During my first weeks here, before I found about dorms like Stony Island, Broadview, and McLean, I thought that International House was the geographical equivalent of Siberia at UChicago. That was during my first week here, when I was fresh off a four-month-long summer of lounging around my house. My only exercise had been crossing the street to buy more Tostitos and Diet Coke from the 7-Eleven. So when Friday night came around, I was exhausted after a week of walking to class from my dorm. I realized Ida Noyes was only a five minute walk away, and since I loved the Hayao Miyazaki films I had already seen—Ponyo, Spirited Away, and Howl’s Moving Castle—I began seeing Doc Films’ series of Ghibli Studio movies (Ghibli is the studio that distributes Miyazaki’s films) every Friday. I began to compare them to the Disney movies I’d grown up with.
As a disclaimer, I do not include Pixar movies in my discussion of Disney movies. The creative process that goes into crafting a Pixar feature has little to do with Disney itself. Disney bought Pixar and rebranded its movies to make it seem like they succeeded after the ‘90s. For this reason, I’ll focus on Disney movies from that time, which is known as Disney’s Renaissance Era due to the films’ massive collective success.
On to my next disclaimer: some of you may think that the characteristics I attach to the Miyazaki films could be attributed to children’s movies from other non-Disney studios like DreamWorks, Blue Sky, or Pixar itself. Well, that’s true. But I chose to compare Disney’s golden age with Miyazaki because both represent children’s movies that became classics for entire generations of moviegoers from all over the world. Films like Aladdin, The Little Mermaid, and Beauty and the Beast may have come out before I was born, but I spent whole months of my childhood watching each one repeatedly. To this day, I burst into song when I hear Mulan’s “I’ll Make a Man Out of You.” Children in Japan grew up watching Disney movies too, but for them the films don’t have the same significance as Miyazaki’s movies. Without further ado, let’s explore the similarities and differences between these two iconic studios.
We’ll begin with sources of inspiration. The generic Disney formula goes as follows: Find a classic tale already well known to the collective human consciousness, so that there is sure to be some excitement or curiosity in seeing its characters brought to life. True, Disney always tweaks the tale to fit other parts of the Disney formula (The typical U.S. history student exclaims, “Pocahontas was 11? Disney lied to me?”), but the fact still stands that few Disney movies, and practically none of the Disney golden age movies, are original stories
Miyazaki, on the other hand, tends to write completely original stories and create new characters. As is the case with Shrek, the Miyazaki films that are based on books can’t be compared to Disney movies since the characters, although not completely original, are definitely more obscure than, say, the Little Mermaid, Hercules, and Aladdin. One of the best things about going to Doc Films on Fridays was sitting down and having no clue (except, perhaps, the film’s title) who the protagonists of the movie would be.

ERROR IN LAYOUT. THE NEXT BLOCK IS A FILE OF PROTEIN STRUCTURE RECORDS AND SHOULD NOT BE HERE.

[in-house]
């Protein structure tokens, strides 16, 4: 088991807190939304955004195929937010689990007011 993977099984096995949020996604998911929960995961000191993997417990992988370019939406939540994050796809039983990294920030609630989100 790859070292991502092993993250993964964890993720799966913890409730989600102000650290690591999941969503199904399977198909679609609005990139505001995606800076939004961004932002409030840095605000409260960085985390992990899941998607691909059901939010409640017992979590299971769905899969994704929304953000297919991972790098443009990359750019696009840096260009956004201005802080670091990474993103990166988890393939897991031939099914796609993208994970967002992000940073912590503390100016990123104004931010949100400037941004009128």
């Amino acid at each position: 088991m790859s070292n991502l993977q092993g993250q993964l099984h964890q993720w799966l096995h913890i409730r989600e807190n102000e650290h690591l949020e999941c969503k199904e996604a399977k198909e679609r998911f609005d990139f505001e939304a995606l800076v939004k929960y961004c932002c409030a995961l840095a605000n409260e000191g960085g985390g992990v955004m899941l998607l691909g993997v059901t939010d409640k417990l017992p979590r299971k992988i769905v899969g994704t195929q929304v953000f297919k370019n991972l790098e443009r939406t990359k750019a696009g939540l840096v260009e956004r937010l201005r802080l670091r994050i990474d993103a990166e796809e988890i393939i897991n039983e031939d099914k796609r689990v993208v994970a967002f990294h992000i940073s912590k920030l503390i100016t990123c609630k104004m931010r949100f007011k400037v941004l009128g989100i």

Many Miyazaki films also contain an environmentalist message. Disney movies never touched this subject, nor did any of them try to promote other socially related themes either, except for tolerance and diplomacy, which were championed in Pocahontas. The themes tended to be much more personal, and the message was always something about following your dreams and being yourself. The protagonists of the Miyazaki films tend to do this as well, but the message is never as clear-cut as in Disney films.
There’s also something to be said about the nature of Miyazaki’s villains. While the Disney baddies are all-around horrible beings with no redeeming qualities, Miyazaki sometimes offers less black and white situations. Princess Mononoke is a prime example of this, as the main antagonist has genuinely good intentions for her actions, though they are ruthless. Then there is Porco Rosso, in which the villains function as tools for comic relief and have redeeming qualities. Some Miyazaki films don’t even have an antagonist. My Neighbor Totoro, for example, is about two young girls who befriend a mystical being that lives in the forest near their house and whisks them off on adventures. There’s a conflict, but it doesn’t arise from the sinister plans of another character. Kiki’s Delivery Service is also similar to Totoro in that sense, since the climax involves Kiki, the main character and a “good” witch, overcoming a huge personal obstacle. So while Disney movies inevitably feature a battle between the protagonist and a villain who clearly deserves to perish, this won’t always be the case in Miyazaki’s films.
There is one element the Miyazaki films lack that works very well for Disney—songs. I mentioned “I’ll Make a Man Out of You” earlier, but I’d be just as likely to lead a group rendition of “Under the Sea” or “A Whole New World.” Maybe it has to do with the superb quality of the songs, written by high-caliber artists like Elton John and Phil Collins, but some of the most enjoyable moments of Disney flicks are the musical ones. Some of the Miyazaki films have beautiful scores, but again, it’s not exactly as natural to break out into epic war battle music as a song with catchy lyrics.
Despite my criticisms of Disney’s films and more lenient stance towards Miyazaki’s, I don’t regret owning all of the former on VHS. Maybe if I had seen both sets as an adult, I wouldn’t have a soft spot for Disney. But there really is something to be said about being inspired to be yourself and follow your dreams, and it’s sometimes said in catchy tunes. They are quality films, and chances are you’ll fall under their spell.